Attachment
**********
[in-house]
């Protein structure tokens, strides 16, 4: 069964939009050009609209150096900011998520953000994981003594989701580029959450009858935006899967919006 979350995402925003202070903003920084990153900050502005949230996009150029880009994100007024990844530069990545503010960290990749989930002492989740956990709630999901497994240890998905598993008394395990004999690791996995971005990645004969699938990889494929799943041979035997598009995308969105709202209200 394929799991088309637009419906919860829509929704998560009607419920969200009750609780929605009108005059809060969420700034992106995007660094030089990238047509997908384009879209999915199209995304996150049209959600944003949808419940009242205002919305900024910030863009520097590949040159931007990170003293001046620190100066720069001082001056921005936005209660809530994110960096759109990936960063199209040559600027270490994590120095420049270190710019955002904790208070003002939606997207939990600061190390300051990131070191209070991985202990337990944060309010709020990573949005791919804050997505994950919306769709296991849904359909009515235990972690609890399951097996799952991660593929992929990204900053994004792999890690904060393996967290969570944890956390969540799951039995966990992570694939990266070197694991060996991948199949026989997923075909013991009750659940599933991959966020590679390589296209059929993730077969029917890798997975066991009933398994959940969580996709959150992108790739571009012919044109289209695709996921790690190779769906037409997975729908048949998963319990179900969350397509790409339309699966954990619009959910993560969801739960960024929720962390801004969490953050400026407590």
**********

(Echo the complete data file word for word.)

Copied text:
[in-house]
């Protein structure tokens, strides 16, 4: 069964939009050009609209150096900011998520953000994981003594989701580029959450009858935006899967919006 979350995402925003202070903003920084990153900050502005949230996009150029880009994100007024990844530069990545503010960290990749989930002492989740956990709630999901497994240890998905598993008394395990004999690791996995971005990645004969699938990889494929799943041979035997598009995308969105709202209200 394929799991088309637009419906919860829509929704998560009607419920969200009750609780929605009108005059809060969420700034992106995007660094030089990238047509997908384009879209999915199209995304996150049209959600944003949808419940009242205002919305900024910030863009520097590949040159931007990170003293001046620190100066720069001082001056921005936005209660809530994110960096759109990936960063199209040559600027270490994590120095420049270190710019955002904790208070003002939606997207939990600061190390300051990131070191209070991985202990337990944060309010709020990573949005791919804050997505994950919306769709296991849904359909009515235990972690609890399951097996799952991660593929992929990204900053994004792999890690904060393996967290969570944890956390969540799951039995966990992570694939990266070197694991060996991948199949026989997923075909013991009750659940599933991959966020590679390589296209059929993730077969029917890798997975066991009933398994959940969580996709959150992108790739571009012919044109289209695709996921790690190779769906037409997975729908048949998963319990179900969350397509790409339309699966954990619009959910993560969801739960960024929720962390801004969490953050400026407590």